Where is home?

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where is home1My favourite writer, bell hooks, and one of my friends, both say that it is in the particular that we may find the universal. This idea encouraged me to continue to sharing my personal life challenges and my thoughts in the hope that they may resonate to someone, and therefore create the warm feeling of humanising what apparently seems to be a odd event or feeling in one single person’s life.

In the last weeks I drafted some thoughts on the idea of ‘belonging’ and ‘home’ that I have discarded as I felt they were perhaps confusing and not relevant. Yet this rainy morning I woke up with the urge to share them, to write again about home and belonging.

All started with the book ‘belonging, a culture of place’ from bell hooks. It is impressive how this woman has written about all the subjects that I consider being essential in a person’s life! So once again I picked up her book when I felt the need to know more and, more than knowing, to understanding and critically reflect on these issues. I was puzzled about her thoughts and reflections. I could not find the answers I was looking for, however I continued reading. And yet I cannot say she gave me answers, certainly her book is one of the important elements accompanying me in this period of my life, when I find myself in search of a place called ‘home’.

Some, like Pico Iyer in his Ted talk ‘Where is home?’, say that home is inside of us. This makes sense, especially for people like me who have been living in different countries and travelling often. Going out of our comfort zone too frequently, by leaving the place we normally call home (our house, neighbourhood, city, country), can be quite stressful, and therefore to create a space inside ourselves where we can go whenever we feel discomfort is quite relevant and makes sense to me. Home is inside, it should be. Nevertheless, I am convinced it is not only inside… I am not happy with this answer, because I have been feeling quite ‘homeless’ in the last period and I cannot say I have lost myself.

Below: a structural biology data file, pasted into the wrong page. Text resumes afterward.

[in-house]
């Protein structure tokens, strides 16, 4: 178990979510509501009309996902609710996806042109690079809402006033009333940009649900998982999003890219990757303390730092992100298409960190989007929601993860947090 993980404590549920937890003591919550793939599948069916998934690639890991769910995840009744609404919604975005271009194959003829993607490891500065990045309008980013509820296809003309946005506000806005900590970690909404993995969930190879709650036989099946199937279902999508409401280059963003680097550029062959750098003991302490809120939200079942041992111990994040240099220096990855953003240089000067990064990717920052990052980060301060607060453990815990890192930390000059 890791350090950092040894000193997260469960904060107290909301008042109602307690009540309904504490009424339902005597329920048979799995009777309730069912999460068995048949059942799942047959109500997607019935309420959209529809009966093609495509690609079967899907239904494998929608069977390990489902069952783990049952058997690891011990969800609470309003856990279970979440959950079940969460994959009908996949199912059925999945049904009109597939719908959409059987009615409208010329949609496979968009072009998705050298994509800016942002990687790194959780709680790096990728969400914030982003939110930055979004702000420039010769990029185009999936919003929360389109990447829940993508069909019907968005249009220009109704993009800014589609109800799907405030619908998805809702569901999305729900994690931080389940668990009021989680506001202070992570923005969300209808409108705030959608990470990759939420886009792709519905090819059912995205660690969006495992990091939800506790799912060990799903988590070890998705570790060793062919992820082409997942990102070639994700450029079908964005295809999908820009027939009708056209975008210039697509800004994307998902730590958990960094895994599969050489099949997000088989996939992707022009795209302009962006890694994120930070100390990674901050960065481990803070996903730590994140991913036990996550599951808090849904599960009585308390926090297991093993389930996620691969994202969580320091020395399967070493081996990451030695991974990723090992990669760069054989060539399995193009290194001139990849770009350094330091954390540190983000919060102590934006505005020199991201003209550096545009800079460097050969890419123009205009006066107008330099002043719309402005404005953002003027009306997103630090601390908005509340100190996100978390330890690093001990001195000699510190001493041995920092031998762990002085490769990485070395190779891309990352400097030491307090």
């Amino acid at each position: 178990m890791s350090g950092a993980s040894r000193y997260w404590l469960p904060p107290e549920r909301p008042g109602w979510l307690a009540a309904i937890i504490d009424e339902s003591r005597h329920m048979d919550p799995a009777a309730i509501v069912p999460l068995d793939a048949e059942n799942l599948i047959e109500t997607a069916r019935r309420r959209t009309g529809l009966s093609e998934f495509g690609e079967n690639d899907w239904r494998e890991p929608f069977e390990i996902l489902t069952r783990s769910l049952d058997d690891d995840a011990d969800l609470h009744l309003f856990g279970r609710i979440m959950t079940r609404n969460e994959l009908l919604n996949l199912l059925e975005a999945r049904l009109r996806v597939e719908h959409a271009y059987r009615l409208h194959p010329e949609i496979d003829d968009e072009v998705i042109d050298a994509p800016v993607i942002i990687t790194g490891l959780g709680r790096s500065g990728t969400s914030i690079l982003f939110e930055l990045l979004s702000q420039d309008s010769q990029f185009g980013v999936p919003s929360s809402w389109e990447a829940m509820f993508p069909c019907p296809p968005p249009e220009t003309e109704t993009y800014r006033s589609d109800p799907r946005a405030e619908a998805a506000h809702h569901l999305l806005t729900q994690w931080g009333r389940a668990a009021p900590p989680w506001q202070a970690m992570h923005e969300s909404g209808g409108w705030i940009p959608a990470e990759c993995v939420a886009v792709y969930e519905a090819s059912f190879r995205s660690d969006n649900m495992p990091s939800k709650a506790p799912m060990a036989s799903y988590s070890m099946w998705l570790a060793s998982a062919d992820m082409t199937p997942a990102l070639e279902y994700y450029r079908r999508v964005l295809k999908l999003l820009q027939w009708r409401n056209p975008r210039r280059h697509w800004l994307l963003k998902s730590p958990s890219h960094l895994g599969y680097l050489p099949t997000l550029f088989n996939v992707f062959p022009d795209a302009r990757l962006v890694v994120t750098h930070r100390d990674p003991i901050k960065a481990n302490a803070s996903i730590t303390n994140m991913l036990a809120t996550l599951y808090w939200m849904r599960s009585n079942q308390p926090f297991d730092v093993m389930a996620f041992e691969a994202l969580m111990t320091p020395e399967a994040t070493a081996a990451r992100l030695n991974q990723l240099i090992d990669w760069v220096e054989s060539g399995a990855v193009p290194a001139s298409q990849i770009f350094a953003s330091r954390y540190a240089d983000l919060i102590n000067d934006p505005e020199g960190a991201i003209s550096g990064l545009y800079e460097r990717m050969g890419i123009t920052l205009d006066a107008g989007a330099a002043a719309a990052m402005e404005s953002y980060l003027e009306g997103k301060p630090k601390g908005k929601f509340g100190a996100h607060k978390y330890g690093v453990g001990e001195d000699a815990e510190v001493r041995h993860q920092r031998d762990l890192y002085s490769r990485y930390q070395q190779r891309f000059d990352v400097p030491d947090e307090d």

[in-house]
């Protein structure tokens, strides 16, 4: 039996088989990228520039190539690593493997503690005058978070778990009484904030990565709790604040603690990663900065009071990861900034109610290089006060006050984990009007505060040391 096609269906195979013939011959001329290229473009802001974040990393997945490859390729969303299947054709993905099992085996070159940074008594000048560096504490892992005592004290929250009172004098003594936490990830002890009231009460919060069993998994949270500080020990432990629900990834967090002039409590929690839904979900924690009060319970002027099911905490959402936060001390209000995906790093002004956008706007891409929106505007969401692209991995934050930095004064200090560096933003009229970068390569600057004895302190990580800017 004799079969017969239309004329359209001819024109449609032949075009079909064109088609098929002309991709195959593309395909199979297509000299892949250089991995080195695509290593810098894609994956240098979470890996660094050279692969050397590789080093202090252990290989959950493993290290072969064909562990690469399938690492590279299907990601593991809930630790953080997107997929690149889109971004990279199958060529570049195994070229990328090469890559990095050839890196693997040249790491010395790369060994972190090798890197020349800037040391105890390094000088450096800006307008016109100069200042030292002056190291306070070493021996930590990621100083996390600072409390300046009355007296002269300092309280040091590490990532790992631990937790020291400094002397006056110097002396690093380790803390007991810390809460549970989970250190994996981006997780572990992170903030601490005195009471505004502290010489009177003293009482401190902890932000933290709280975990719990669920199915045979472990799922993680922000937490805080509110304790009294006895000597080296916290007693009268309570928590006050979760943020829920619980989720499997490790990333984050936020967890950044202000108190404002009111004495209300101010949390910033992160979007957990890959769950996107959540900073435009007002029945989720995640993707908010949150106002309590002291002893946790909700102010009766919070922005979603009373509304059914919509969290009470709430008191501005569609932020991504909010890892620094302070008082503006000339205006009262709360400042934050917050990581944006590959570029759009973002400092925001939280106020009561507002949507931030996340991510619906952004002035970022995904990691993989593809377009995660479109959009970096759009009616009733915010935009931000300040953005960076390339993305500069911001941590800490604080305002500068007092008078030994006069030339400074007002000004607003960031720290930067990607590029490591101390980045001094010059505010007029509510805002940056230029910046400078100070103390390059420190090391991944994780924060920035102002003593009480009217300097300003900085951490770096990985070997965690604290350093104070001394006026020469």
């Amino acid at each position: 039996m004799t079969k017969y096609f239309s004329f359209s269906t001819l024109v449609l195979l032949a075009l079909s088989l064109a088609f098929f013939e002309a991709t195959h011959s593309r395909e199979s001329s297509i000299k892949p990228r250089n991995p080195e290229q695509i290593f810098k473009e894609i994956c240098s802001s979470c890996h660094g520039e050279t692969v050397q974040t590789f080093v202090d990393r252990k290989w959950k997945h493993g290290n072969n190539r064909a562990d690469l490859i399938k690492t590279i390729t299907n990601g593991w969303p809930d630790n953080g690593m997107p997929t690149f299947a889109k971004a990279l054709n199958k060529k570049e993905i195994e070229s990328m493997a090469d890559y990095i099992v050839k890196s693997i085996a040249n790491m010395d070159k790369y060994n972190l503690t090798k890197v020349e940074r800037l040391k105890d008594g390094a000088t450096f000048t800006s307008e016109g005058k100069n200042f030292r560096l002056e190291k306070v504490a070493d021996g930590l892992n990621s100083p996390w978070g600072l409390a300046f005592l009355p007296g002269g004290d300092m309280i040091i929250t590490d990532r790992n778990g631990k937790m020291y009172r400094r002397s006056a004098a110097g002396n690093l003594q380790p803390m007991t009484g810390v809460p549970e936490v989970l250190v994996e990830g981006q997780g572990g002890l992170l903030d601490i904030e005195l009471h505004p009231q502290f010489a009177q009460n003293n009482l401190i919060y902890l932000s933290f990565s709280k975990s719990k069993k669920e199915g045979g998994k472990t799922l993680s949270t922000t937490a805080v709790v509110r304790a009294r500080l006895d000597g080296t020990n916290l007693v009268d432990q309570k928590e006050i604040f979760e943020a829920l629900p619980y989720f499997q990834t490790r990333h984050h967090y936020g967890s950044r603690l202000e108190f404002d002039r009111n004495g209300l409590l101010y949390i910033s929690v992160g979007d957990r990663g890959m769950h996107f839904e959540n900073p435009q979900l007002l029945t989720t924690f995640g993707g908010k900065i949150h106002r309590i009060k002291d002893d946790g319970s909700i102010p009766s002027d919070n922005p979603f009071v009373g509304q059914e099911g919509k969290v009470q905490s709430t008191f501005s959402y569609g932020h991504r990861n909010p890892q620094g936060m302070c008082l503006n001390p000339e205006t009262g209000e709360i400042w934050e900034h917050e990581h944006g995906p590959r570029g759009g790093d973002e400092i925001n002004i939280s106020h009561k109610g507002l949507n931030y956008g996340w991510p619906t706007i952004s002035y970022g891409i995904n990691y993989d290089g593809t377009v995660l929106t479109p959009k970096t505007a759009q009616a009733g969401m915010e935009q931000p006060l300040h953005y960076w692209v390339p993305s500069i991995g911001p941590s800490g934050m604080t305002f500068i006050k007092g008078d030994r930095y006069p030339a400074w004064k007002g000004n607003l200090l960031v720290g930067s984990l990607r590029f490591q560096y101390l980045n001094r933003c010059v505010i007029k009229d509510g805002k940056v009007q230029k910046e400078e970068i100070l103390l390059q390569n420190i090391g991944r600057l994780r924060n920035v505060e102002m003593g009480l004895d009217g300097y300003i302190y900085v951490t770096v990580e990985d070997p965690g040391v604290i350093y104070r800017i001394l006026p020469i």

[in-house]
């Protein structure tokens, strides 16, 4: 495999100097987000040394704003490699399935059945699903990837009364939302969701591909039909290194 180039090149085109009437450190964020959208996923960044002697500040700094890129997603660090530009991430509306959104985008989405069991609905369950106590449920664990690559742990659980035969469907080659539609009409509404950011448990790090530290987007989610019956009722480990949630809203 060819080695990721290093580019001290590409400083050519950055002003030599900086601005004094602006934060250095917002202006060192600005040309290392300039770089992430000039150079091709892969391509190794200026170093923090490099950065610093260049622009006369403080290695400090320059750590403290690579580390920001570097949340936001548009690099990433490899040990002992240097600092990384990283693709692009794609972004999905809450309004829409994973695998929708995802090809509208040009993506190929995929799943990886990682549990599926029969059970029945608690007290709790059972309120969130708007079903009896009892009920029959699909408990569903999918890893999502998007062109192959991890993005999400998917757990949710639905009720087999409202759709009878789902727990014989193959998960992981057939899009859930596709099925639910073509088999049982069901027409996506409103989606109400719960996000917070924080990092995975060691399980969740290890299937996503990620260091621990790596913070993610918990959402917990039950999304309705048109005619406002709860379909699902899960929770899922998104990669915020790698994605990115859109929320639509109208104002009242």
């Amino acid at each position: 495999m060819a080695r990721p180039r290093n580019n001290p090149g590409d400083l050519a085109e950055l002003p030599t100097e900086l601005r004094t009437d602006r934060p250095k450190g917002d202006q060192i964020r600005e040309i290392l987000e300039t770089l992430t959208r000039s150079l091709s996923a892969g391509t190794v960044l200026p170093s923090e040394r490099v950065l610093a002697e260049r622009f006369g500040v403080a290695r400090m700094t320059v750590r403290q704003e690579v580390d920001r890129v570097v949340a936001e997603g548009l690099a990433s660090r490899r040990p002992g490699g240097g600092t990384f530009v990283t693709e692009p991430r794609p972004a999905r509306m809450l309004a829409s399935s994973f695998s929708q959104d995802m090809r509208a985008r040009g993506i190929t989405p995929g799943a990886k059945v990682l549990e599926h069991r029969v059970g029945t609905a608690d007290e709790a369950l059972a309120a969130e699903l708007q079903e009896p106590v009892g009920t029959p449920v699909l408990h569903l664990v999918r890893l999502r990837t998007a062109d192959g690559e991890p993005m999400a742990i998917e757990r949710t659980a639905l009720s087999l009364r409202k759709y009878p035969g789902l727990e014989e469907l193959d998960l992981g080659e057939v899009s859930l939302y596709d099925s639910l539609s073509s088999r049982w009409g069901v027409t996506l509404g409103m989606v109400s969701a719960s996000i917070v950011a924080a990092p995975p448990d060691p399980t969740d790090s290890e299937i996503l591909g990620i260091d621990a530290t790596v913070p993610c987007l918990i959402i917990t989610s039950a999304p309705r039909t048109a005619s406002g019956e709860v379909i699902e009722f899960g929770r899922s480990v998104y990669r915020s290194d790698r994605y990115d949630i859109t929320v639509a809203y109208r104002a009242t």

So, there must be an outside physical place we call home:

A place where we can search for and find the values that are absolute to us,

A place where the landscape is familiar or beloved,

A place where there is a personal history made of people, places, spaces and events from where we grew to become who we are,

A place where people we love are waiting for us,

A place where there is a sense of familiarity in the tone of the voices and the language sounds like music,

A place where you crave for food and it nurtures your body and soul,

A place where our senses are awaken and pleased by what they feel,

A place where…

I believe there must be such a place, rather, placeS, and to my surprise I am realising where those are to me. I realise, for instance, that a landscape is not only a landscape, it shapes who we are and pleases our senses (or not). And it also offers different opportunities, different challenges and possibilities.

On the other hand, having lived for many years abroad, I realise the importance of land ownership and the sweet feeling associated to the childhood memories linked to those places, and how it shaped who we are. Furthermore, owning land is also a matter of ancestry and belonging, and it offers the possibility for being independent in terms of basic needs like food, water and shelter. The connection to the land has been for many oppressed groups the pathway to freedom and empowerment, and most importantly, a way to learn to love and respect our Mother Earth.

I am quite an open minded person, a strong apologist of diversity as ‘just different’ and not necessarily ‘better or worse’. Still I am discovering that in my choice of a place where I feel at home I need to stick to what is of utmost importance to me, to the values echoed by my inner self and which I caress as the absolute and essential values to me. This does not mean I am becoming less open minded, I still believe different is just different, nevertheless not all diversity suits us. It is therefore important to keep a dialogue with diversity, at the same time that we have the courage to assume our absolutes, those that make us truly happy.

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